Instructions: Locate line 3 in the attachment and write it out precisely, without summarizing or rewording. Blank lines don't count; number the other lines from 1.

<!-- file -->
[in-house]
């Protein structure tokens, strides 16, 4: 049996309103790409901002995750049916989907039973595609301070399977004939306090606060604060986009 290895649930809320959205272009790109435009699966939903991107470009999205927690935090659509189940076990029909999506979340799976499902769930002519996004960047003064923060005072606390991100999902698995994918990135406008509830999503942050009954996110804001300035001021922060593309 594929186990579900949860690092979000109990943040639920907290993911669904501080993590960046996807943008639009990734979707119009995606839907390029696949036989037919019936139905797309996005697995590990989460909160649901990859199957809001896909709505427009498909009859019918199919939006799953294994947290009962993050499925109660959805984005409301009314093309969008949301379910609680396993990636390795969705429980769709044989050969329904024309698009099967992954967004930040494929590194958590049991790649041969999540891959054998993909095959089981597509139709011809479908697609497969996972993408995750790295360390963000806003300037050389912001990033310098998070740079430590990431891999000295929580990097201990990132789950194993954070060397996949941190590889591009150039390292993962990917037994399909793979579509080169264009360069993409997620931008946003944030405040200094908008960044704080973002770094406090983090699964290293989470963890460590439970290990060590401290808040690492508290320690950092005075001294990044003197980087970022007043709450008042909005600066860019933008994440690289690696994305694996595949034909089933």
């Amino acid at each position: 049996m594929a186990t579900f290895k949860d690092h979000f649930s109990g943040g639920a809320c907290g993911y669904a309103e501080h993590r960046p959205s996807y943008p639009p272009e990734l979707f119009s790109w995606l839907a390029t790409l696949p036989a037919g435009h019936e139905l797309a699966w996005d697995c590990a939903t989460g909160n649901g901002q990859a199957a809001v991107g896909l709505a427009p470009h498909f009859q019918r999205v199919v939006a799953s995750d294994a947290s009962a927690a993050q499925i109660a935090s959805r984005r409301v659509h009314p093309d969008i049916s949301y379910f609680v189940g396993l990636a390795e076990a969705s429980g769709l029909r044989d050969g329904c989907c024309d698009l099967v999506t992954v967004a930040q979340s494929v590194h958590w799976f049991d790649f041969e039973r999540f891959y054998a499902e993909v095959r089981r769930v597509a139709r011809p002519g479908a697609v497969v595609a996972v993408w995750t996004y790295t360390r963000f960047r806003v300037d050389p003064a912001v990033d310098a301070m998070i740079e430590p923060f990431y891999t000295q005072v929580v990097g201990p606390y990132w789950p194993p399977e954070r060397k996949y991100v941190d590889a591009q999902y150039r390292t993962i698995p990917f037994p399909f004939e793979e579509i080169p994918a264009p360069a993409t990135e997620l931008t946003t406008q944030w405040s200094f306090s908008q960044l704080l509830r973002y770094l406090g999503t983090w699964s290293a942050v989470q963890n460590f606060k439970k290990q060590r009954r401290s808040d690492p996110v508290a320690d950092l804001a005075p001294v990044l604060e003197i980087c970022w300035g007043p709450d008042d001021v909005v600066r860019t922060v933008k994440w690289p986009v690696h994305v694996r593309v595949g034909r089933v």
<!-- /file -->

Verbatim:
């Amino acid at each position: 049996m594929a186990t579900f290895k949860d690092h979000f649930s109990g943040g639920a809320c907290g993911y669904a309103e501080h993590r960046p959205s996807y943008p639009p272009e990734l979707f119009s790109w995606l839907a390029t790409l696949p036989a037919g435009h019936e139905l797309a699966w996005d697995c590990a939903t989460g909160n649901g901002q990859a199957a809001v991107g896909l709505a427009p470009h498909f009859q019918r999205v199919v939006a799953s995750d294994a947290s009962a927690a993050q499925i109660a935090s959805r984005r409301v659509h009314p093309d969008i049916s949301y379910f609680v189940g396993l990636a390795e076990a969705s429980g769709l029909r044989d050969g329904c989907c024309d698009l099967v999506t992954v967004a930040q979340s494929v590194h958590w799976f049991d790649f041969e039973r999540f891959y054998a499902e993909v095959r089981r769930v597509a139709r011809p002519g479908a697609v497969v595609a996972v993408w995750t996004y790295t360390r963000f960047r806003v300037d050389p003064a912001v990033d310098a301070m998070i740079e430590p923060f990431y891999t000295q005072v929580v990097g201990p606390y990132w789950p194993p399977e954070r060397k996949y991100v941190d590889a591009q999902y150039r390292t993962i698995p990917f037994p399909f004939e793979e579509i080169p994918a264009p360069a993409t990135e997620l931008t946003t406008q944030w405040s200094f306090s908008q960044l704080l509830r973002y770094l406090g999503t983090w699964s290293a942050v989470q963890n460590f606060k439970k290990q060590r009954r401290s808040d690492p996110v508290a320690d950092l804001a005075p001294v990044l604060e003197i980087c970022w300035g007043p709450d008042d001021v909005v600066r860019t922060v933008k994440w690289p986009v690696h994305v694996r593309v595949g034909r089933v």